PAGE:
There’s nothing wrong with hoping and dreaming for your life, until you’re 25 and feel as if you still haven’t gotten anything you’ve wished for. I know.. it’s overdramatic and whiny. I have plenty of great things.. an awesome husband, we’re provided for, we’re employed, we are madly in love.

But lately I’ve been grumpy. My husband has noticed it on multiple occasions, and it’s really none of his fault. Really. It’s been my choice to be grumpy, which is just plain ridiculous. I wished for two whole years that if we could just be together, live under the same roof, then I’d be happy. Well guess what? Our happiness is not, cannot, be wrapped in circumstance. Because when it doesn’t go our way, we get grumpy. And when Elizabeth is grumpy, it’s a bad day to be inside her head.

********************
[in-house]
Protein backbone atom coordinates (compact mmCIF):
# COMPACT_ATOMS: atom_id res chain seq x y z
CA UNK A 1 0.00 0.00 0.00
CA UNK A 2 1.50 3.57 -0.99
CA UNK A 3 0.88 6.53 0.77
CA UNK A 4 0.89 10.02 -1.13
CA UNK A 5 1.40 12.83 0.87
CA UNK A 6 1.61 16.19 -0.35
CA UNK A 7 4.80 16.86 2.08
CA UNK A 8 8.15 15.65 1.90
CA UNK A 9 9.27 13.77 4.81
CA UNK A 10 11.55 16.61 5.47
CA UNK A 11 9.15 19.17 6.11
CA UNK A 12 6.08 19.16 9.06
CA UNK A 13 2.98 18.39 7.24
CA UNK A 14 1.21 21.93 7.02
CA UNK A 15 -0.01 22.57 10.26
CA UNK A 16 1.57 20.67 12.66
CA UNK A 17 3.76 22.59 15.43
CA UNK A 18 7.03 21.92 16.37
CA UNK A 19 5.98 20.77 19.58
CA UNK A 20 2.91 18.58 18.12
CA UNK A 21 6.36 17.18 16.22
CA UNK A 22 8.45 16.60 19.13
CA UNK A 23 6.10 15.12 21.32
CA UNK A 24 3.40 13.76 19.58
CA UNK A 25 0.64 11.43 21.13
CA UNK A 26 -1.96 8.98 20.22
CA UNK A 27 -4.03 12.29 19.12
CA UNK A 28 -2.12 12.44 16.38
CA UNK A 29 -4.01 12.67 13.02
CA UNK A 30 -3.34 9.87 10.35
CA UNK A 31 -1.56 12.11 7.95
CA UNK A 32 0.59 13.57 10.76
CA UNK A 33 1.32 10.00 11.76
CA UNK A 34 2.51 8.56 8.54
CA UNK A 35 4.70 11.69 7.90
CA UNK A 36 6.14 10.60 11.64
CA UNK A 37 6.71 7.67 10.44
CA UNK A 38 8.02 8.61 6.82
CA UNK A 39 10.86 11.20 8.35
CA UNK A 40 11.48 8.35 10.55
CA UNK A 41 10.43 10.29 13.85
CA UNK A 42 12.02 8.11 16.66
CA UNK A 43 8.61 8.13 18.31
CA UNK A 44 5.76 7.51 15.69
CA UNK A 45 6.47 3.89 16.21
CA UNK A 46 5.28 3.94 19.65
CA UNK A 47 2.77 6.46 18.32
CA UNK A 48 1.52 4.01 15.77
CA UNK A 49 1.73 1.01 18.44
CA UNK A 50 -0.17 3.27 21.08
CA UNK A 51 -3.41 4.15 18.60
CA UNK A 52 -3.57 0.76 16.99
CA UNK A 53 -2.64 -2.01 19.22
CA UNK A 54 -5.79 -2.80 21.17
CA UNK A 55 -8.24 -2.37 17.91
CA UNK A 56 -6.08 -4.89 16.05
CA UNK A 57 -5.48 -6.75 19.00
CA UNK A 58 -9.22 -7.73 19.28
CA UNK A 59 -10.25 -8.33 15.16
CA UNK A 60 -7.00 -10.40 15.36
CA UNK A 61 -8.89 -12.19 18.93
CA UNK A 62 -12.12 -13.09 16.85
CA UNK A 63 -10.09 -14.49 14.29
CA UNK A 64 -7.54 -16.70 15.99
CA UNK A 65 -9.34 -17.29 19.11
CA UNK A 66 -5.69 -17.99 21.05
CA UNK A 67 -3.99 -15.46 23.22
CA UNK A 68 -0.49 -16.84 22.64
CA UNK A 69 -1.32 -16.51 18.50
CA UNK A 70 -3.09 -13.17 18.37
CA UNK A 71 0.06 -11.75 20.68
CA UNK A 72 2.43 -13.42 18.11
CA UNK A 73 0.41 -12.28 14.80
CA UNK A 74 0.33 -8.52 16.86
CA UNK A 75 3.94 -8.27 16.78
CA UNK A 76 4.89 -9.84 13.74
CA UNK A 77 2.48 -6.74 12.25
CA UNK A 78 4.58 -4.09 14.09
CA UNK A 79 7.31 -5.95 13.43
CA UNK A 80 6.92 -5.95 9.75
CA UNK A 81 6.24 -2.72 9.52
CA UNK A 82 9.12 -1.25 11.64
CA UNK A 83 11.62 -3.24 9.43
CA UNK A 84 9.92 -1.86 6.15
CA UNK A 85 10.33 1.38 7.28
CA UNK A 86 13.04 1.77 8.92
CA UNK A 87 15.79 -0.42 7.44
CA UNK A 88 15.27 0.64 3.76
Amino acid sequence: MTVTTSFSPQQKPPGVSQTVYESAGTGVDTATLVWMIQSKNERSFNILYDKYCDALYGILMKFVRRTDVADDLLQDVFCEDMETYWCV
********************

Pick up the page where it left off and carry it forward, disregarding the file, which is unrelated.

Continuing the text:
This whole week has been pretty bleak, mindfully speaking. Blah.

I have a confession: I am a covetous person. I really have always been this way… unfortunately it’s a way of life here in America, always wanting the bigger, better, more grandiose things in life. If we could only have this, only have that. Only look like her, have a different body.

The truth is, to covet is to sin. It says so in the Ten Commandments. “Covet” is such an ugly word, and I hate to say that I do this. All. The. Time. I compare and judge myself against others, and most saddening, against myself. It’s a horrible game of tearing myself down.

Part of my problem has been running. I know, I know.. when I started running it was never supposed to turn into a sick game of beating myself up. It’s like a punishment, that I gladly take upon myself. Go faster, run longer, follow a strict training plan (even though there’s no race or weight goal). And when I don’t meet my self-imposed goals, I feel guilty.

—————

I want to do my hair like that.. then I’ll feel more confident.